Piero della Francesca at The Frick

piero

Piero della Francesca | Virgin and Child Enthroned with Four Angels (1480-1482)
Williamstown, Sterling and Francine Clark Art Institute

Information wants to be free, as they say, but not all that free. That’s a credo and caveat for anyone who borrows content on the Internet and establishes attribution with a link. Outright plagiarism, though, is another thing, isn’t it? On the other hand, The Wasteland contained large appropriations of words which were a few centuries overdue from the library. Eliot once said, Good writers borrow; great writers steal outright. But he was an honest thief, and his footnotes were as funny and interesting and cool as the poem itself. Five centuries ago, Piero della Francesca left quite a bit of work unfinished and unsigned at his death, which meant, according to Vasari, that the parasitic Fra Luca del Borgo finished and claimed it as his own, as if he were Salieri trying to exact some glory, long in arrears, from Mozart. In Vasari’s book, Luca steals credit for Piero’s work and in the words of Vasari, he acted like those who “cover their own ass’s hide with the noble skin of a lion.” (OK, full stop. Have I actually stumbled onto the derivation of this phrase? Did “covering your ass” become public, as it were, with Vasari? If so, I hereby bequeath my accidental discovery to the editors of the Oxford English Dictionary. I’m not about to pay the annual subscription of hundreds of dollars just to see if they trace the phrase back to Vasari or thereabouts, but knock yourselves out guys.)  So apparently poor Piero suffered by losing authorship of his own original work. Let’s put Richard Prince aside and imagine, in our own time, a mere work-for-hire craftsman who actually puts his own brand on a Koons or Hirst who, after the untimely death of said artists, “finished” the work and claimed it as his own. But what would be the point? Money is what they’re up to, so the studio worker would be better off if he forged a Koons signature, but claimed ownership, not authorship. So apparently, some things do improve over time in the world of art, if only incrementally.

But wait. As I read on, it turns out all of this posthumous plagiarism wasn’t about painting. Vasari saves this crucial detail for end of his second paragraph. He had been writing about Piero della Francesca’s work under the influence of Euclid. It was about his . . . books. If Vasari is to be trusted, Piero was as much a highly respected mathematician as he was a painter. He wrote many volumes, Vasari says, on geometry, but being, apparently, the genius that he was, he didn’t finish anything but was too A.D.D. to tie up the loose ends, constantly essaying into new regions, maybe figuring he’d get back to his calculations and diagrams eventually. But he didn’t. He left it to the scavenger, Luca, to do all that and then put his name on all of it. He took Jay Mohr’s advice, Put your name on it!, but in a slightly different sense.

Third paragraph in, we finally learn that Piero actually did some painting, apparently in his spare time. “Besides excelling in the sciences, he also excelled in painting.” Also. He also was an excellent painter, when he could get around to it. Well, yeah. At Painting Perceptions, Xico Greenwald writes that Aldous Huxley, called Peiro’s  Resurrection in Sansepolcro “the greatest painting in the world.” For a few more pages, Vasari gives the man his due, but it isn’t clear he thinks as highly as he might have about a fellow who couldn’t stick to his knitting and maybe should have finished elucidating the cube, sphere and cone before he tried to show you how a round bald head, say, would look under a Northern Italian exposure.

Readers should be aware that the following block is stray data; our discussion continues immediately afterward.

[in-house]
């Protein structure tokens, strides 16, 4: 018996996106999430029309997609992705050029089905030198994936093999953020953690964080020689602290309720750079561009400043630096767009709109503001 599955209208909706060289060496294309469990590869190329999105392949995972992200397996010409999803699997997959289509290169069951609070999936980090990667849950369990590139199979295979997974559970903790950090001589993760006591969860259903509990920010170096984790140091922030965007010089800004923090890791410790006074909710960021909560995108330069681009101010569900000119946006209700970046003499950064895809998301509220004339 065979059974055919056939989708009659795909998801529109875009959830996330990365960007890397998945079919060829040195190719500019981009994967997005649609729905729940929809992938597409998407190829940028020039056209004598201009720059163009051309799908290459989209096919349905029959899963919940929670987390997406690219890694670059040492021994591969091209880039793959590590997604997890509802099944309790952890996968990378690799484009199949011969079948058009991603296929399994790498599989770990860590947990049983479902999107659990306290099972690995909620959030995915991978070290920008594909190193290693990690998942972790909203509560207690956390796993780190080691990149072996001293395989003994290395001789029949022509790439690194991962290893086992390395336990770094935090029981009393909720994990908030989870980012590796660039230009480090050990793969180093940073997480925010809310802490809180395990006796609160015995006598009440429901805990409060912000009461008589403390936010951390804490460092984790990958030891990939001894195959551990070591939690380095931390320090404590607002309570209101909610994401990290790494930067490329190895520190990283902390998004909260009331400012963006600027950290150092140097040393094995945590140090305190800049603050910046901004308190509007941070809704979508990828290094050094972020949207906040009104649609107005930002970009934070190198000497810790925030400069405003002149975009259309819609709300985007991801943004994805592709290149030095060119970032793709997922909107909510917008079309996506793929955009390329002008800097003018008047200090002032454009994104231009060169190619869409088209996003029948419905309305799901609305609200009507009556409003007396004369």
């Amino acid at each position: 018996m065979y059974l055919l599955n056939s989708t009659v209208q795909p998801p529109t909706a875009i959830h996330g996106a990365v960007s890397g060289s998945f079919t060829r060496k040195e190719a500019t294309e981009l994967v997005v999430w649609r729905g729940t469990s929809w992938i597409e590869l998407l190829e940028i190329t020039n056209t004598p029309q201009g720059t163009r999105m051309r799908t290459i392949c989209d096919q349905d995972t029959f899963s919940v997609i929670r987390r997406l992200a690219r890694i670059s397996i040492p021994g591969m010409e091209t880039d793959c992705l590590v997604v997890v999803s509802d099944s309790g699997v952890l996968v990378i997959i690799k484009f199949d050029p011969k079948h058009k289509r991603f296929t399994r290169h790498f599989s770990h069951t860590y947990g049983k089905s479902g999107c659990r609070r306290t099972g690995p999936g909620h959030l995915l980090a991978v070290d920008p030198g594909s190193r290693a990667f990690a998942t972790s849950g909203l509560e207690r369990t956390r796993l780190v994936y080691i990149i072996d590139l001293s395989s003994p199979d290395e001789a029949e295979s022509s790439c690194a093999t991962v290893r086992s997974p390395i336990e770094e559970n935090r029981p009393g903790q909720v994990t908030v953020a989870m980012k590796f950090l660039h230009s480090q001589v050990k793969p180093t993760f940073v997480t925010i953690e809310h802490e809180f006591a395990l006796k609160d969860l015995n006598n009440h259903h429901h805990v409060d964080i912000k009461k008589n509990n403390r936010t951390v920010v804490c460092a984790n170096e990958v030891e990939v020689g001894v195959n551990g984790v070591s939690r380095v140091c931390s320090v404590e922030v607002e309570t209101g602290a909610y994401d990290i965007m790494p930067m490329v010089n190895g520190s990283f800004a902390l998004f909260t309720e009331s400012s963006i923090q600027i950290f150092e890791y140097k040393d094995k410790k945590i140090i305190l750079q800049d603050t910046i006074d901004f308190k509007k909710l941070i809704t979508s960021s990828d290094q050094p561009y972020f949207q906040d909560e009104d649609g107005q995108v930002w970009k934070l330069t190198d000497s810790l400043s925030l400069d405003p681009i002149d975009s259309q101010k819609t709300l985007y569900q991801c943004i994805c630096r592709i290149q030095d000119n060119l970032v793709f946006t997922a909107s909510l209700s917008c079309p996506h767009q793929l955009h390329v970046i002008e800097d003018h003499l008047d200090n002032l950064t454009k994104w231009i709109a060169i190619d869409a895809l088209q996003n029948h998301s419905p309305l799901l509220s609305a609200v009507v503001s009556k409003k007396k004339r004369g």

So, on the subject of spheres and cubes, it came as less of a surprise that, after learning that Piero was a geometer, it appears he might have been the first Cubist. (We’re speaking about a painter who died before 1500.) On the second page of Vasari’s brief bio, you’ll find this description of a drawing he did, which enables the author to glide effortlessly from mathematics to art: “Nevertheless some of his writings on geometry and perspective have been preserved . . . and they show him to be inferior to no one in his own times, or perhaps in any other time as well, as do all his works which are full of perspective, most especially a vase drawn in squares and facets so that the front, back, sides, bottom, and mouth are visible; it is certainly a stupendous work . . . “ I do wish this drawing were also on view at The Frick, where Piero della Francesca is being marvelously represented right now by a rare exhibit of only seven paintings—which I intend to see today on my trek across the city working my way from Delancey St. to the Metropolitan. I’m dying to see this drawing because as much as I’d love to witness a prefiguration of the early 20th century—move over, El Greco—I suspect it’s more of an orthographic projection than a Cubist fusion of multiple perspectives. I wonder, though. And I wonder if it survives.

More to come, maybe, and maybe not, on Piero, once I’ve seen the paintings. None other than Mr. Schjeldahl has already done a far better job than I could on a painter who nearly inspired him to quit scooting all over Italy on a Vespa and become a monk back in his young, wanderjahr-ing days. If you have to subscribe to The New Yorker to read his response to the exhibit, it’s worth it. (You’ll get all his other ones too.) Sorry, OED, but I subscribe only to the essential things that I can actually afford . . .

 

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